Albert Mohler Comments on “Manifesto”

The Washington Times reports why some prominent evangelical conservatives did not appear among the charter signatories of the recent “Evangelical Manifesto.” James Dobson, Tony Perkins, Richard Land and Janice Crouse are among those not listed, and all of them have statements in the Times article. Dr. Albert Mohler is also on the record expressing reticence about the document. Here’s the relevant excerpt from the story:

‘Albert Mohler, president of Southern Baptist Theological Seminary in Louisville, Ky., said he was passed over but doubted he would have signed a document “that vague.”

‘The document, he said, “is often eloquent and many ways sets forth some key evangelical convictions. My questions have to do with its actual intent. How specifically do those who are framing this document wish to define evangelicalism with reference to some crucial questions, such as abortion and gay marriage? They appear to be calling for civility, but how do they suggest discussing these issues in the public square and be as civil as they think themselves to be?”‘

6 Responses to Albert Mohler Comments on “Manifesto”

  1. Joshua L. May 9, 2008 at 12:19 am #

    This document seems go along the same lines as that book “UnChristian.” That we want the world to see us as we define ourselves rather than through stereotypes is all good and fine, but I don’t think that this is of utmost importance. Rather than warding off a bad reputation, we should focus more on the fact that many so-called Evangelicals have difficulty seeing any difference between Roman Catholic and Evangelical doctrine.

  2. Brett May 9, 2008 at 12:31 am #

    Go figure, Mohler was critical. I would have never guessed.

    What did he want them to do? List a bunch of sins we’re against and tell him what methodology we will use to preach against those sins?

    Maybe I think the Baptist Faith and Message is too vague. Maybe the Westminster Confession is too vague. Maybe the Bible is too vague.

    I respect Mohler and think he is an absolutely brilliant guy, but he seems to be becoming more and more political. His opinion is meaning less and less to me every day.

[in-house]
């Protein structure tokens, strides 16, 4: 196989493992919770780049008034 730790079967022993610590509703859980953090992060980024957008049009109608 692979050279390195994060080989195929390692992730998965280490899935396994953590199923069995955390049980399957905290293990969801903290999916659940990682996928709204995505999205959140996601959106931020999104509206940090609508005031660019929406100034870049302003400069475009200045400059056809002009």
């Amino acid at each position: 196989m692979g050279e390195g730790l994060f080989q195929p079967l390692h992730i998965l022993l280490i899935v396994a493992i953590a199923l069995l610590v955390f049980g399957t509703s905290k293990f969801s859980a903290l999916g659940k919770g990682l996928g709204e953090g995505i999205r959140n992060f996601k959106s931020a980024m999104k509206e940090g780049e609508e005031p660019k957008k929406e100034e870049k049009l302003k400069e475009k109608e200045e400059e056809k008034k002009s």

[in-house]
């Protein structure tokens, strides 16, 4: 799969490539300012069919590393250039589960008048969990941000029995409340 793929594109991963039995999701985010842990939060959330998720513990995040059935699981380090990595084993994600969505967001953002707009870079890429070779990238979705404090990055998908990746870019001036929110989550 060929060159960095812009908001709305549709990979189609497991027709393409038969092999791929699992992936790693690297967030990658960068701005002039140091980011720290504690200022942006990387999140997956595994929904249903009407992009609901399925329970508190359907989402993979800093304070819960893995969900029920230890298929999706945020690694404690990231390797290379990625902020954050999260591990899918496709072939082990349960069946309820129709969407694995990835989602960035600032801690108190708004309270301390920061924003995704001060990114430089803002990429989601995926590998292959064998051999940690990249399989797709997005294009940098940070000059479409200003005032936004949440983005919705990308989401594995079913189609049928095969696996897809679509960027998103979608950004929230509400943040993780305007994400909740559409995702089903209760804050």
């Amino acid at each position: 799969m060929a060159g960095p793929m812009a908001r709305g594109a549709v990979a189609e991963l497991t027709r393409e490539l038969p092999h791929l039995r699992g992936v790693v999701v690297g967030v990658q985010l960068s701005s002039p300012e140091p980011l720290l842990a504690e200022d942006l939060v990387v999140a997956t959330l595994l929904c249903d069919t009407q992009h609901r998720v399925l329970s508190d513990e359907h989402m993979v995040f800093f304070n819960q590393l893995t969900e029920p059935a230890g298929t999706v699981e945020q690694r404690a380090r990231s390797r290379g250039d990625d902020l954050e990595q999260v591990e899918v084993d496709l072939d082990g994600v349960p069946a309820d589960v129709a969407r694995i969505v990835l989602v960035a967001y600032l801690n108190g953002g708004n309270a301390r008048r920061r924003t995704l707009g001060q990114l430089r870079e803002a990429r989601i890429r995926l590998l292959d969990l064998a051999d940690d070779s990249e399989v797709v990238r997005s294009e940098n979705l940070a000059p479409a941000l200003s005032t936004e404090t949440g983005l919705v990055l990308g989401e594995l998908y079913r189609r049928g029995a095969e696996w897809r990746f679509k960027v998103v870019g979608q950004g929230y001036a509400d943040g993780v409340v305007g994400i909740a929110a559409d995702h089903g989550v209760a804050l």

3. Mike May 9, 2008 at 9:05 am #

    Brett,

    I have been reading your posts for the last two days on this issue and I appreciate your thoughtfulness.

    Yesterday everyone who signed onto the manifesto signed onto a political document.

    I suspect based on your comments you aren’t seeing it this way and thus you aren’t going to lose respect for anyone who signed on. But because Al Mohler is “becoming more and more political his opinion means less” to you. This surprises me — all he did was criticize a document written by a random group of fairly prominent evangelicals.

    Please explain to me what is wrong with being a Christian and engaging in our political process? For that matter, what’s wrong with being a Democrat or a Republican and a Christian? Are you suggesting that there are people who believe that to be a Christian you can only belong to one party or the other? Are you suggesting that evangelical leaders who this manifesto is aimed at are saying that? Other than than Dobson (who has threatened to leave the Republican party and take his listeners with him)I don’t know of anyone who asserts that position publicly. I have heard individual believers say such things however. And that is the crutch of it all — you have millions of believers in this country who identify with one party over the other — were they led there by Dobson and the other mouthpieces or were they already there? In this regard, I think the manifesto is appropriate — I am inferring from what i am reading that this is a call to the local church and pastors to get back to teaching the basics… I applaud that.

    One of the other comments made by one of the speakers at the press conference was that the manifesto was like a Rorschach test, that it told more about the person reading it and interpreting it than it did the document itself. So by excluding other prominent Christians, like Dobson, the authors of this manifesto were inviting criticism. This is proof enough for me that this was more about attacking (in a subtle and yet dignified “Christian way”, of course)personalities than it was about setting a new course.

    I could go on (and I apologize for trying to hit on so many themes at once) but I have to go back to making America safe for Christians like me. (that was sarcasm)

  4. Derek May 9, 2008 at 1:45 pm #

    Mike,
    I agree with you, good points.

    This document is an effort to marginalize those who speak out on controversial issues like abortion and homosexuality. Or, as Alan Jacobs says, to marginalize and impugn Christians who really believe the earth was created in 6 days (now what kind of Christian would believe such a thing!).

    Additionally, to suggest that folks like Perkins, Colson, Dobson and Mohler are tools of the Republican party is simply not true (ask any GOP leader, Bush included, if they want to hear Dobson talk to them about constructionist judges) and is based on a lack of information and/or assertions fabricated by the likes of Wallis (now THERE’s someone who isn’t political!) and the mainstream media.

  5. D. Taylor Benton May 9, 2008 at 8:42 pm #

    Oh gosh, Dr Mohler, always stepping in and trying to thoughtfully interact with the evangelical climate in which we live along with assessing issues with a Christian worldview and thoughtfully responding to it…..you think he would have something better to do being one of the biggest leaders and thinkers in the SBC and all…

  6. Brett May 10, 2008 at 2:48 am #

    Mike,

    I’ll try to answer your questions tomorrow or Sunday. Sorry I couldn’t get to them today. Thanks for asking them and for the candid and irenic tone.

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